Wednesday, 12 October 2011

Loosing Parity

"Ok guys, good news! I've brought my laptop and speakers" announced the guy from Islamabad. All excited, he took his laptop, connected the speakers and started playing that really torturous i-am-urban-and-i-listen-to-english-music sound. I wonder if everyone from Islamabad is such an eccentric, listening to English music, watching bizarre serials, using products and brands that are hard to find anywhere else but good old 'Isloo'. And when the show-off session approaches the end, they start whining about how they miss Isloo. Pathetic!

What bugs me most is the huge deal it is for an Islamabadite to stay in a town a little more than hundred kilometers away; that how is our town so disparate from Islamabad? Fine, understood that they have better roads which we don't, they have cabs instead of our rickshaws and yup, they have the advantage of calling themselves the citizens of the capital, yet it remains inexplicable how can they listen to such repugnant music and watch boring movies without songs.

Its not that we don't listen to English music, we know all the big stars, Britney Spears, Jennifer Lopez, that Enrique guy, that Hanna Montana girl, that GaGa woman, to name a few, but we prefer the new Atif Aslam song featured in that new Katrina movie. Weird thing is that not only is this Isloo-baby oblivious and uninformed about that Atif Aslam song, but he gives you disparaging looks if you mention that you know all the superstars like Britney and Boyzone.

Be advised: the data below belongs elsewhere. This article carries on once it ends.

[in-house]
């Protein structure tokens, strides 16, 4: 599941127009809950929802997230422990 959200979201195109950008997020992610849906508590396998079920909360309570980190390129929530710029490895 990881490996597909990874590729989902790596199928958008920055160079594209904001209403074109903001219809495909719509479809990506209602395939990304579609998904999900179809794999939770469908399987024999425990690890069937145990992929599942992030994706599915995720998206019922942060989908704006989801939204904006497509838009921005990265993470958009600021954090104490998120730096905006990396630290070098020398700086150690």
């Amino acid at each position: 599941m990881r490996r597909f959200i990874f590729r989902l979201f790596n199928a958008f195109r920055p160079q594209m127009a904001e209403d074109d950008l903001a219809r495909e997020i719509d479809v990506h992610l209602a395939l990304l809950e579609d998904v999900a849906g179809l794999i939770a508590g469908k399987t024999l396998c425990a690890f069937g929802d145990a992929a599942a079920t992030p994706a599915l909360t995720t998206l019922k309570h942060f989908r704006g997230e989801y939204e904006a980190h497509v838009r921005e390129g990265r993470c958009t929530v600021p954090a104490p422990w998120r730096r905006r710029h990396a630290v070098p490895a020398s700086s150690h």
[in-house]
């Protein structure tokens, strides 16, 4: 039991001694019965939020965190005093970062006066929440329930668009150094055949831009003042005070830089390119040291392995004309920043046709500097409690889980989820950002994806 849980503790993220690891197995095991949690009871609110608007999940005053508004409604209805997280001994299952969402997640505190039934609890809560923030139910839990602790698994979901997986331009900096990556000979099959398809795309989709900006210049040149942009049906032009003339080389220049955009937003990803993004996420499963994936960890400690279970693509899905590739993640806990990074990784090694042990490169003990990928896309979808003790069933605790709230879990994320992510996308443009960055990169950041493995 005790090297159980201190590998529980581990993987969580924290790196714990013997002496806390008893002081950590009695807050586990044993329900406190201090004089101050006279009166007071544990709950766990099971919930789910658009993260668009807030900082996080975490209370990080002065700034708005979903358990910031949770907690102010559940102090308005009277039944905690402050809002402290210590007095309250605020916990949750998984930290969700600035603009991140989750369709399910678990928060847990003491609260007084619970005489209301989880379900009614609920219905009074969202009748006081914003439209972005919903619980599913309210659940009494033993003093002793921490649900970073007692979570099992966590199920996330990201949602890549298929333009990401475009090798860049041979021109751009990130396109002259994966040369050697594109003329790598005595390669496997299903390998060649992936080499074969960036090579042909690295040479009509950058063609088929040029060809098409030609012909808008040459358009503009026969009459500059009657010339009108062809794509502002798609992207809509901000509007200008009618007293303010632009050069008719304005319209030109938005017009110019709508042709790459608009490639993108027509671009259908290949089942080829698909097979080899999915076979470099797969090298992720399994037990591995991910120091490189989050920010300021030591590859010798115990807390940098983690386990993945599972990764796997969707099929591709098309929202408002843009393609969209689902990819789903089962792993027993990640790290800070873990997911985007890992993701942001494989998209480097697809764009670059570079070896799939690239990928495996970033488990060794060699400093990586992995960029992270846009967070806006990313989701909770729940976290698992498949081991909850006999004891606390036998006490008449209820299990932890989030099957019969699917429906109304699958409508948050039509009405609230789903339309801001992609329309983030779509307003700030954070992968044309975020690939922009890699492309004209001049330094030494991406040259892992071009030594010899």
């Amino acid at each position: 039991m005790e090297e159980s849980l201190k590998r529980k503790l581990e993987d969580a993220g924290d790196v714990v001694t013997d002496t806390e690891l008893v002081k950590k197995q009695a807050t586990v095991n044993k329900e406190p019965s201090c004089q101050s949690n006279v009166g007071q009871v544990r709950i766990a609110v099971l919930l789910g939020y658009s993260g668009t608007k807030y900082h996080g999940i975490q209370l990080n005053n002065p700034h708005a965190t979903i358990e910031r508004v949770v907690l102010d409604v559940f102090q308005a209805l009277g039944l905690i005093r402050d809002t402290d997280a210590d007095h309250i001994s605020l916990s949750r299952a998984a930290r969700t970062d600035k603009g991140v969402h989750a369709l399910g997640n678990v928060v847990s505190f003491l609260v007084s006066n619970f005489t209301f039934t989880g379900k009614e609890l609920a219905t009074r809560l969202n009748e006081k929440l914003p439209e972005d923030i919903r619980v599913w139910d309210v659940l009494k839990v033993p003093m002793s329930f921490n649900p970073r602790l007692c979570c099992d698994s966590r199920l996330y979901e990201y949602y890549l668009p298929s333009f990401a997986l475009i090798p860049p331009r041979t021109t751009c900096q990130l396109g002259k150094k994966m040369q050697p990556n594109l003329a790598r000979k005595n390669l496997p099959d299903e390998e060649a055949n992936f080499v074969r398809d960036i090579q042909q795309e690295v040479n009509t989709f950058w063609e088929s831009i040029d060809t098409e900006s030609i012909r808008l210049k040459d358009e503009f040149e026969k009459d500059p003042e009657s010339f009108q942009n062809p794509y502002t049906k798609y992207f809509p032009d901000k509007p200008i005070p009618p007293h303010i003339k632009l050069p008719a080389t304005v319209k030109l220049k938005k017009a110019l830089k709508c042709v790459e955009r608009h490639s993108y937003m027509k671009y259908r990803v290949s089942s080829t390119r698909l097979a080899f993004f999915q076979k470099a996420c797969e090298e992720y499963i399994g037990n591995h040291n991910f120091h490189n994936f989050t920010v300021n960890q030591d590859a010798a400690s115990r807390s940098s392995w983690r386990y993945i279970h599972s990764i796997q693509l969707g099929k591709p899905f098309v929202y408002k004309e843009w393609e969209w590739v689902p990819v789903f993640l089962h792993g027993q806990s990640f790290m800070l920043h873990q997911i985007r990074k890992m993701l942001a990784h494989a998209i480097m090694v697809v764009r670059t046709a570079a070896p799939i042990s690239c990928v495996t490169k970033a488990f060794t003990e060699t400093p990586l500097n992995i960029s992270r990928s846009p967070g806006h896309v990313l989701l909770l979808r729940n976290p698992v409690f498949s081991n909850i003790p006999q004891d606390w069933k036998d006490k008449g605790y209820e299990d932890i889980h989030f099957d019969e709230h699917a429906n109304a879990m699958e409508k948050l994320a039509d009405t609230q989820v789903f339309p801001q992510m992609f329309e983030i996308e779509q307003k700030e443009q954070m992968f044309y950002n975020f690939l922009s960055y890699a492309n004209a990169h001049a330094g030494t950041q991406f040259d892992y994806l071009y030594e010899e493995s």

He also mentioned that he worked on a radio station back there in Islamabad. I reckon it was something… 94… yeah, PlanetFM94. That is where he plays all that torturous – what he calls – music. But who knows, maybe the sort of music that we listen to is equally detestable to him. Maybe his thoughts reciprocate what we perceive about his ideas and tastes.

I wonder if the personalities diverge to such an extent as you travel along the GT Road, and with those personalities vary the choices in music. But this divergence itself is not the question. The question is how these differences signify? Does this individual choice of music enrage itself into a violent clash of ideology or transform into something productive, positive exposure maybe. Does this difference encourage enmities or does it persuade more tolerance. I really can't say about everyone, but maybe we should go for the latter. Maybe different music isn't that big a deal. Maybe we should give people more space and maybe, we should listen to and accept, rather enjoy each others' music.


  1. Great narrative. Only good writers can detach themselves and see the world from another's point of view - in their shoes. It also goes to show that the writer is conscious of other people's judgement and, instead of changing, as many insecure people would do, he funnels it in a creative way yet continues to maintain his identity.

    I also like the subtle way he conveys that we really are an intolerant lot within our Urban bubbles - for instance, making disparaging faces at the names of Britney etc. This is an outsiders confusion at that very dubious system we have developed, as Urbanites, for judging each other for our choices of music - the rock heads saying pop is for losers,the metal-heads calling everything else "sissy" etc.

    Also, if this is a veiled article on intolerance, not necessarily limited to music, then the metaphor is not lost on the reader and its a job well done.

  2. Great man.. You are so creative.. After all these qualities in you I think you must not stay at NBP for a longer time. World is waiting for you to explore it. Best of Luck :)

  3. Thanks Hamza, you make it sound like some ligit publication. You remember I told you to start writing critiques for books. But anyway, thanks for taking out so much time to write it.
    Arif, thanks for reading and appreciating. We'll talk about NBP later on :D